• Standard loopholes are forbidden
• This is , so the shortest code in bytes wins
• Sandbox Jan 20, 2022 at 18:21

# JavaScript (Node.js), 27 bytes

a=>a.every(n=>a[-n]=a[1-n])


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Input as an array of 1~26 integers.

• How on earth does this work‽ Jan 21, 2022 at 6:48
• @pxeger I think it's something to do with JS letting you actually set negative indices (rather than having wrap-around indexing like Python), so as it encounters letters it sets the corresponding negative index to undefined if the previous one hasn't been seen and... some truthy thing? if it has. Feel like there might be a counterexample bvut it's still clever as fuck Jan 21, 2022 at 7:04
• @UnrelatedString The truthy thing is a, the first letter of input.
– tsh
Jan 21, 2022 at 10:24

# x86 32-bit machine code, 13 bytes

b0 61 38 02 7f 05 1c ff 42 e2 f7 d6 c3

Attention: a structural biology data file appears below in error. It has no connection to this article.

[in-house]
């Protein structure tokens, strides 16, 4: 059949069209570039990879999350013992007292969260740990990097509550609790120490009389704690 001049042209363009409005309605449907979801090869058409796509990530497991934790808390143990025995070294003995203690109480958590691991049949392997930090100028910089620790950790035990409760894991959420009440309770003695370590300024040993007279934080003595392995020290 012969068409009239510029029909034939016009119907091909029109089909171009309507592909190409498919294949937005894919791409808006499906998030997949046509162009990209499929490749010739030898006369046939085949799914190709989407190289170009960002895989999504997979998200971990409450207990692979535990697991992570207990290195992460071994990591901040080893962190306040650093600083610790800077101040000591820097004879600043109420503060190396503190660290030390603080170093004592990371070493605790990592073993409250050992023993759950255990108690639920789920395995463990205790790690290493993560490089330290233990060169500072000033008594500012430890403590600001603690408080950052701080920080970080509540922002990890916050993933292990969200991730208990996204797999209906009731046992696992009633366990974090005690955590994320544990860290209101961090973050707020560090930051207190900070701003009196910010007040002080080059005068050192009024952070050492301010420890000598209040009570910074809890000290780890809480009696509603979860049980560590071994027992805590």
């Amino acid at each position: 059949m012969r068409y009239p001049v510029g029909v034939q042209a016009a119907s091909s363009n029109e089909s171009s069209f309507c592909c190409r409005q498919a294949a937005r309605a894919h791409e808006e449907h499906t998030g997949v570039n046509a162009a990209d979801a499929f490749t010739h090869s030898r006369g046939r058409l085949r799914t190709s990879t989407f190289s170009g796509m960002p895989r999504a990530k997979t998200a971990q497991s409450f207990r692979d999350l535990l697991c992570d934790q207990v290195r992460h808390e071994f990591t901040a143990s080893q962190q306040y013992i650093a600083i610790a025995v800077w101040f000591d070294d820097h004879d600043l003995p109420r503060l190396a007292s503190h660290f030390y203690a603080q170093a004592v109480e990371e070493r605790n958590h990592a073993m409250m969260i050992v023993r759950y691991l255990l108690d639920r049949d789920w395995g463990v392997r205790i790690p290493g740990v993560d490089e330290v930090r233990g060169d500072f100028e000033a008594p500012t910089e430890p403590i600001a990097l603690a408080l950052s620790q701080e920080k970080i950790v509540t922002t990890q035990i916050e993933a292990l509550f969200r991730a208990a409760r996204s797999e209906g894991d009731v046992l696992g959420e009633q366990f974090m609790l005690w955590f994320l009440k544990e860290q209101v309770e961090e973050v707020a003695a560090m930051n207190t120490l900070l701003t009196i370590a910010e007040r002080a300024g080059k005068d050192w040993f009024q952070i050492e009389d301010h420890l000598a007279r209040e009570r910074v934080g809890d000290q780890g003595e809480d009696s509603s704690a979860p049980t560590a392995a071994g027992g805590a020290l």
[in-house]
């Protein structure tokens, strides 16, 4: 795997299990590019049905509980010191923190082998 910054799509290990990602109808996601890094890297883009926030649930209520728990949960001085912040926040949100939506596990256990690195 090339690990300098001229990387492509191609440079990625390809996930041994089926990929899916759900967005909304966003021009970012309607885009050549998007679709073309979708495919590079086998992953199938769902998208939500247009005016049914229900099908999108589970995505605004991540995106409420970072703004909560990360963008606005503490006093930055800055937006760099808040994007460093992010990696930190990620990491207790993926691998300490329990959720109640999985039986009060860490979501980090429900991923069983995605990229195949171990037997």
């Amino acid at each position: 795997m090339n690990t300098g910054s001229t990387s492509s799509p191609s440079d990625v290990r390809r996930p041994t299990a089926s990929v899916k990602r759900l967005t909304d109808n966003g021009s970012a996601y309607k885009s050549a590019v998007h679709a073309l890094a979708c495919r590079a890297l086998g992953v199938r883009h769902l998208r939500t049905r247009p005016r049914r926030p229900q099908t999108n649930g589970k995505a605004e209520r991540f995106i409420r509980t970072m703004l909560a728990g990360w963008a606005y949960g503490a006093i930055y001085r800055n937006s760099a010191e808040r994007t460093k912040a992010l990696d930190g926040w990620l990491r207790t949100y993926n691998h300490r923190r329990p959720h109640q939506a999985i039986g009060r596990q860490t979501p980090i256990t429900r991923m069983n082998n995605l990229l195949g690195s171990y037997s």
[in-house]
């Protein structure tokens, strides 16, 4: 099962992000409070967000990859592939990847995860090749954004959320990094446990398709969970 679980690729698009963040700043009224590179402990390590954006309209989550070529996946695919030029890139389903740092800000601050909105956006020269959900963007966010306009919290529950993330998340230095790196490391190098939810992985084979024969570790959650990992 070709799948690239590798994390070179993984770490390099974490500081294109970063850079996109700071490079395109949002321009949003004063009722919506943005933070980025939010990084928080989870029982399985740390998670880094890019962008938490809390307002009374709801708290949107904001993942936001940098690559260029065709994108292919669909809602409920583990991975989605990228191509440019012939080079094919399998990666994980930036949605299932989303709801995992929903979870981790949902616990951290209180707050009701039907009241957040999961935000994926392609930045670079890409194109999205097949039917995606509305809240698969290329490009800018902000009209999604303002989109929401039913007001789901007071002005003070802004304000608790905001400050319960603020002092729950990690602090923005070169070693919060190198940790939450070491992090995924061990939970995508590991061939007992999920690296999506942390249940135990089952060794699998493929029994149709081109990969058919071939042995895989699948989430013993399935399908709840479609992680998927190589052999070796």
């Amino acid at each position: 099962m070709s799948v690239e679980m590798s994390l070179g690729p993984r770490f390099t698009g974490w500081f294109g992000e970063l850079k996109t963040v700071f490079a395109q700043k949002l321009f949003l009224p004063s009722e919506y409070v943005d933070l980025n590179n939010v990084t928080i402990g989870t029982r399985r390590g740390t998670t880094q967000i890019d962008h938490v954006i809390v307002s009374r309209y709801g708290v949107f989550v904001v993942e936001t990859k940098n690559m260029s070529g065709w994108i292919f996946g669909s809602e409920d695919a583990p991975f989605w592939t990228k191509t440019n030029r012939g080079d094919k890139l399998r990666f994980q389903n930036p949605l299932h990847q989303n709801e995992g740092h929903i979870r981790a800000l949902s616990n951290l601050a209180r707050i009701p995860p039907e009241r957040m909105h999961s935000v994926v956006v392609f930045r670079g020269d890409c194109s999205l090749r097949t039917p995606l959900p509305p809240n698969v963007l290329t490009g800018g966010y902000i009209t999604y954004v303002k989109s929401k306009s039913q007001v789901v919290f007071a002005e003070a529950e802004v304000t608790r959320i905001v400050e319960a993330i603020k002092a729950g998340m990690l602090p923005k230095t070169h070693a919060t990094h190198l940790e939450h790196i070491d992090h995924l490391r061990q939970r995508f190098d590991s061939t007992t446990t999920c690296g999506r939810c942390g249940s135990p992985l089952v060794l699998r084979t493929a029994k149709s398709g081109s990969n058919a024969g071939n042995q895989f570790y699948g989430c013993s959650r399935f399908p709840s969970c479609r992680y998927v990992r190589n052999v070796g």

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Following the fastcall calling convention, this takes the length of the string in ECX and the address of the string in EDX, and returns in AL, -1 for standard order and 0 for not standard order.

Assembly:

f:  mov al, 0x61    # 'a' -- AL will hold the highest acceptable letter.
r:  cmp [edx], al   # Compare -- Letting c be the current letter, calculate c - AL.
jg b            # If c > AL, the word is not in standard order; jump out.
sbb al, 0xFF    # Here, the carry flag CF is 1 if c < AL and 0 if c = AL.
# Subtract 255+CF from AL. This leaves AL unchanged if c < AL
#  while increasing it by 1 if c = AL.
inc edx         # Advance the pointer.
loop r          # Loop, counting down from the length in ECX.
b:  .byte 0xD6      # Undocumented SALC instruction -- sets AL to -CF.
#  If the word is not in standard order, CF = 0 from the CMP.